Aneuploidy, the state of harboring an unbalanced number of chromosomes, has long been hypothesized to be at the basis of malignant transformation. Recent studies have also shown that aneuploidy is an important form of genome alteration underlying adaptive evolution of cells in response to harsh environments or genetic perturbations. In addition to the profound effect that aneuploidy has on gene expression and phenotype, another feature thought to contribute to aneuploidy's role in cancer and cellular evolution is the heightened chromosome instability of aneuploid cells. Since chromosome instability is the condition of gaining and losing chromosomes at a high frequency, this could lead to a vicious cycle in which aneuploidy could lead to further enhanced genetic diversity. Given the ever-changing and heterogeneous aneuploid cell populations, and the difficulty of separating the effect of aneuploidy from other types of genetic aberrations, the molecular mechanisms underlying aneuploidy-driven chromosome instability have remained largely unexplored. Here we describe the first unbiased and systematic investigation of chromosome instability associated with aneuploid genomes in the budding yeast Saccharomyces cerevisiae. Our results revealed both genome-level and chromosome-specific determinants of chromosome instability in aneuploid yeast. Our findings potentially help explain the molecular mechanism underlying a major source of genome instability in cancer.
We describe the basic tenets of the current concepts of cancer biology, and review the recent advances on the suppressor role of senescence in tumor growth and the breakdown of this barrier during the origin of tumor growth. Senescence phenotype can be induced by (1) telomere attrition-induced senescence at the end of the cellular mitotic life span (MLS*) and (2) also by replication history-independent, accelerated senescence due to inadvertent activation of oncogenes or by exposure of cells to genotoxins. Tumor suppressor genes p53/pRB/p16INK4A and related senescence checkpoints are involved in effecting the onset of senescence. However, senescence as a tumor suppressor mechanism is a leaky process and senescent cells with mutations or epimutations in these genes escape mitotic catastrophe-induced cell death by becoming polyploid cells. These polyploid giant cells, before they die, give rise to several cells with viable genomes via nuclear budding and asymmetric cytokinesis. This mode of cell division has been termed neosis and the immediate neotic offspring the Raju cells. The latter inherit genomic instability and transiently display stem cell properties in that they differentiate into tumor cells and display extended, but, limited MLS, at the end of which they enter senescent phase and can undergo secondary/tertiary neosis to produce the next generation of Raju cells. Neosis is repeated several times during tumor growth in a non-synchronized fashion, is the mode of origin of resistant tumor growth and contributes to tumor cell heterogeneity and continuity. The main event during neosis appears to be the production of mitotically viable daughter genome after epigenetic modulation from the non-viable polyploid genome of neosis mother cell (NMC). This leads to the growth of resistant tumor cells. Since during neosis, spindle checkpoint is not activated, this may give rise to aneuploidy. Thus, tumor cells also are destined to die due to senescence, but may escape senescence due to mutations or epimutations in the senescent checkpoint pathway. A historical review of neosis-like events is presented and implications of neosis in relation to the current dogmas of cancer biology are discussed. Genesis and repetitive re-genesis of Raju cells with transient "stemness" via neosis are of vital importance to the origin and continuous growth of tumors, a process that appears to be common to all types of tumors. We suggest that unlike current anti-mitotic therapy of cancers, anti-neotic therapy would not cause undesirable side effects. We propose a rational hypothesis for the origin and progression of tumors in which neosis plays a major role in the multistep carcinogenesis in different types of cancers. We define cancers as a single disease of uncontrolled neosis due to failure of senescent checkpoint controls.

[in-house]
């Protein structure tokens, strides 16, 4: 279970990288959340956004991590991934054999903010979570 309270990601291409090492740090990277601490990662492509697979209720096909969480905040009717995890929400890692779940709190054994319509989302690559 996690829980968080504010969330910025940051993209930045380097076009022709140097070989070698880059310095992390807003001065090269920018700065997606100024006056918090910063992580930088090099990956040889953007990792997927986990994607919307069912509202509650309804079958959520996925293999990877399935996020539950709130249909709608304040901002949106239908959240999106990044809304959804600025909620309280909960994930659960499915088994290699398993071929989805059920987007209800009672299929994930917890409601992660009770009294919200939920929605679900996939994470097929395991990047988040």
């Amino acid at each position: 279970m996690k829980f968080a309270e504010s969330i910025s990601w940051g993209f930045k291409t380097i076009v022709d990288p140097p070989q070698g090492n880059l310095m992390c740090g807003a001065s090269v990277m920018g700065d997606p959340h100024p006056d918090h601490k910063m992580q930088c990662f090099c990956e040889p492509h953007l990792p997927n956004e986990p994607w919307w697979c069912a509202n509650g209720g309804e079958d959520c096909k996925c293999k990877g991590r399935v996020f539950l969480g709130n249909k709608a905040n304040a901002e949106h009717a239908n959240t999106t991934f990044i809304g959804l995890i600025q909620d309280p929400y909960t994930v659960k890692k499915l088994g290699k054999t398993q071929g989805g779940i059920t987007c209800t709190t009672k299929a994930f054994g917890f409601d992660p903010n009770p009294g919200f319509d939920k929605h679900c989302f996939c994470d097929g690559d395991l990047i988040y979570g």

Genomic instability, which occurs through both genetic mechanisms (underlying inheritable phenotypic variations caused by DNA sequence-dependent alterations, such as mutation, deletion, insertion, inversion, translocation, and chromosomal aneuploidy) and epigenomic aberrations (underlying inheritable phenotypic variations caused by DNA sequence-independent alterations caused by a change of chromatin structure, such as DNA methylation and histone modifications), is known to promote tumorigenesis and tumor progression. Mechanisms involve both genomic instability and epigenomic aberrations that lose or gain the function of genes that impinge on tumor suppression/prevention or oncogenesis. Growing evidence points to an epigenome-wide disruption that involves large-scale DNA hypomethylation but specific hypermethylation of tumor suppressor genes, large blocks of aberrant histone modifications, and abnormal miRNA expression profile. Emerging molecular details regarding the modulation of these epigenetic events in cancer are used to illustrate the alterations of epigenetic molecules, and their consequent malfunctions could contribute to cancer biology. More recently, intriguing evidence supporting that genetic and epigenetic mechanisms are not separate events in cancer has been emerging; they intertwine and take advantage of each other during tumorigenesis. In addition, we discuss the collusion between epigenetics and genetics mediated by heterochromatin protein 1, a major component of heterochromatin, in order to maintain genome integrity.